Why No One Can Match the MacBook Air

Steve Wildstrom / September 6th, 2011

Peter Bright at Ars Technica has a feature about his frustrating search for a Windows notebook that can match the MacBook Air–and how difficult it will be for Intel to pull off its quest for Air-like Ultrabooks. The big questions is why it is so hard for PC makers to compete.

ThinkPad X1 photo

ThinkPad X1 (Lenovo)

The answer clearly has nothing to do with technology. Dell, HP, Lenovo, Acer, Sony, and Toshiba, along with smaller players, have all the skills required to design just about anything. Everyone is building their systems using the same components and, for the most part, the same manufacturing partners.

I think the real problem lies in the  marketing DNA of the computer makers, which has evolved to meet the demands of corporate  customers and the retail sales channel. While their  requirements  are entirely different, both drive design away from the clean and simple designs and low-cost, high-quality manufacturing that are Apple hallmarks.

Corporate sales are the lifeblood for many PC makers. Consumers buy a lot more units, but enterprises buy higher-end products and typically provide better margins. But corporations are very picky buyers. Their bid sheets generally include lengthy lists of specifications, often specific classes of processors, specific graphics systems, even specific Wi-Fi radios. They often require legacy ports to be included long after their usefulness has ended. And in most cases, supplying every item on the bid sheet is a minimum requirement to compete.

The result of this need to meet very fine-grained requirements is great complexity. The buyer of a 13″Mac Book Air has one choice to make: a 128- or 256-gigabyte solid-state storage device. The Lenovo ThinkPad X1, one of the most Air-like products, offers three different processors, optional Bluetooth, two flavors of mobile broadband, four Wi-Fi radios, 4 or 8 GB or RAM, and a choice of a conventional hard drive or two different SSDs, making 432 total hardware combinations.

This much variety complicates every stage of the supply chain, from buying components to stocking finished inventory. It raises costs. It also prevents optimizing the design around a set of component choices. (One consequence of the Air’s sleek, monolithic design–a big part of its esthetic appeal–is that what you buy is what you get; there are no field-upgradeable components.

In the consumer market, the problem is different but the result the same. Retailers (including Dell’s mostly online operation) want to have a product, or perhaps a choice of products, at every conceivable price point. This leads to a profusion of overlapping and very similar models and a product line that makes no sense even to very sophisticated buyers. When I asked Dell.com to show me 11″ to 14″ consumer notebooks, the site produced a page offering 12 different versions of two 14″ Inspiron notebooks, the 14R-2nd Gen and 14z (even the names are messy.)

Apple, by contrast, need not satisfy anyone but the ultimate user–and judging by the results, the lack of choice isn’t much of a problem. Even corporations, many of which are reluctantly buying Macs to meet the demands of their internal users, are learning to live with taking what Apple gives. This Apple-knows-best attitude strikes some people as paternalistic, even fascistic. But it produces great products that well-heeled buyers seem to love.

 

 

Steve Wildstrom

Steve Wildstrom is veteran technology reporter, writer, and analyst based in the Washington, D.C. area. He created and wrote BusinessWeek’s Technology & You column for 15 years. Since leaving BusinessWeek in the fall of 2009, he has written his own blog, Wildstrom on Tech and has contributed to corporate blogs, including those of Cisco and AMD and also consults for major technology companies.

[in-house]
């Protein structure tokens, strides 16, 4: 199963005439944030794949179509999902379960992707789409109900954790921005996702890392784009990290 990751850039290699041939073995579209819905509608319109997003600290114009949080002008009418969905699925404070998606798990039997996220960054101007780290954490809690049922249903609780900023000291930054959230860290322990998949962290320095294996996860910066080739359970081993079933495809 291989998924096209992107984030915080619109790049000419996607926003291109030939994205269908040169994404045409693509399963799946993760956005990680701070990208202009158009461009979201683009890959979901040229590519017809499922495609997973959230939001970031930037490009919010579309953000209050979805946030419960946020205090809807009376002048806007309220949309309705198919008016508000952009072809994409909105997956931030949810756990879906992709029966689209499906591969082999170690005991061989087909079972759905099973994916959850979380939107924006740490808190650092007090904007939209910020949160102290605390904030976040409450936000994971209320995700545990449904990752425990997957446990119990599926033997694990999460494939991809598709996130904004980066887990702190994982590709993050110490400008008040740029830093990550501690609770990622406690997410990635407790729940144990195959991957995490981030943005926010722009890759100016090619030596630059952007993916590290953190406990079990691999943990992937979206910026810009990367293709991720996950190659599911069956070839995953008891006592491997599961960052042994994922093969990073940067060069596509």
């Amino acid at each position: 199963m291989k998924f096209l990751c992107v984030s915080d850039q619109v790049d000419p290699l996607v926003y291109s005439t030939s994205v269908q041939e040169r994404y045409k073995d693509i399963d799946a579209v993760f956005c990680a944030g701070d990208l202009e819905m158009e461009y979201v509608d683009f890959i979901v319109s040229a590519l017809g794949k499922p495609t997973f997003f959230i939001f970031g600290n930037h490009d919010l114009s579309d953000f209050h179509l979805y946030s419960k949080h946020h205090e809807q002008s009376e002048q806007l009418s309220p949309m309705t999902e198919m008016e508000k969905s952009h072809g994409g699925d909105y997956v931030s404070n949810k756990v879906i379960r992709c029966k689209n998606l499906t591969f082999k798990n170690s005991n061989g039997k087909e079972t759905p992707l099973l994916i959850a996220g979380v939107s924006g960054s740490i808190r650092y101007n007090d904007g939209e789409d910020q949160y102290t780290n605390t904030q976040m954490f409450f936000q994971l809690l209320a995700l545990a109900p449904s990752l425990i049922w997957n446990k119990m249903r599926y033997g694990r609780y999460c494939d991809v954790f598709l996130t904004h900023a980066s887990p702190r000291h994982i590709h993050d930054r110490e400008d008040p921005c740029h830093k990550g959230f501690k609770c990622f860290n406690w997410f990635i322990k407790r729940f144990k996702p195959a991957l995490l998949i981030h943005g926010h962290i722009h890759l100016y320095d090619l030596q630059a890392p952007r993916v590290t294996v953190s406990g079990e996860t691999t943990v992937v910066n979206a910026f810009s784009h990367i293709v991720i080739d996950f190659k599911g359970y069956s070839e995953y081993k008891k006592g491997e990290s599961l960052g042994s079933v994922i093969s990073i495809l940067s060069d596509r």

• As we have discussed Steve (on Twitter 🙂 ), Apple is taking a consumerist-focused strategy approach while the others are taking a channel strategy approach to the consumer market. Only thing I’d differ on is “no one can match” headline in that forever is a long time and I see people come and go every 5 years. Someone will step up. It’s only a matter of time.

    • James Saldana

      Yeah, someone will step up and kill the iPod one day. What’s it been a decade?

      Is that how long we’ll have to wait for someone to kill iTunes?

      Is that how long we’ll have to wait for someone to kill the iPad?

      Is that how long we’ll have to wait for someone to kill the AppStore?

      While iPhone volumes continue to grow despite Android while retaining 2/3rd of all handset profits world-wide, up from 1/2 last quarter.

      Android may have more marketshare but it’s turning out to be a razor-thin profit maker for handset manufactures. Nokia, RIM, Sony- Ericsson and some others are are rapid downward spirals, some HP sought to avoid by getting out while the getting is good.

      Apple has turn the commodity (horizontal) market on it’s head, with a vertical market approach that everyone thought had be proven inferior.

      If you include the iPad, Apple is the world’s 2nd largest computer manufacturer after HP, err, I mean world’s largest computer maker.

      The WINTEL invicnability myth destroyed.

  • Jake B

    I think representing Apple’s attitude as “Apple knows best” is unfair and inappropriate. The company’s reps have said quite clearly “this is what we can offer you”. No reasonable person believes Apple or Jobs believes their product is perfect for every person’s need — perhaps the company’s greatest contribution is demonstrating that deciding NOT to compete in areas where you can’t shine is an important strategy.

    • James Saldana

      Apple’s attitude has created a very efficient high volume supply chain that bring costs down while insuring quality, which is why PC and consumer electronics manufactures are having trouble meeting Apple’s price point for their newest ultra-sleek products like the iPad and MacBook Air.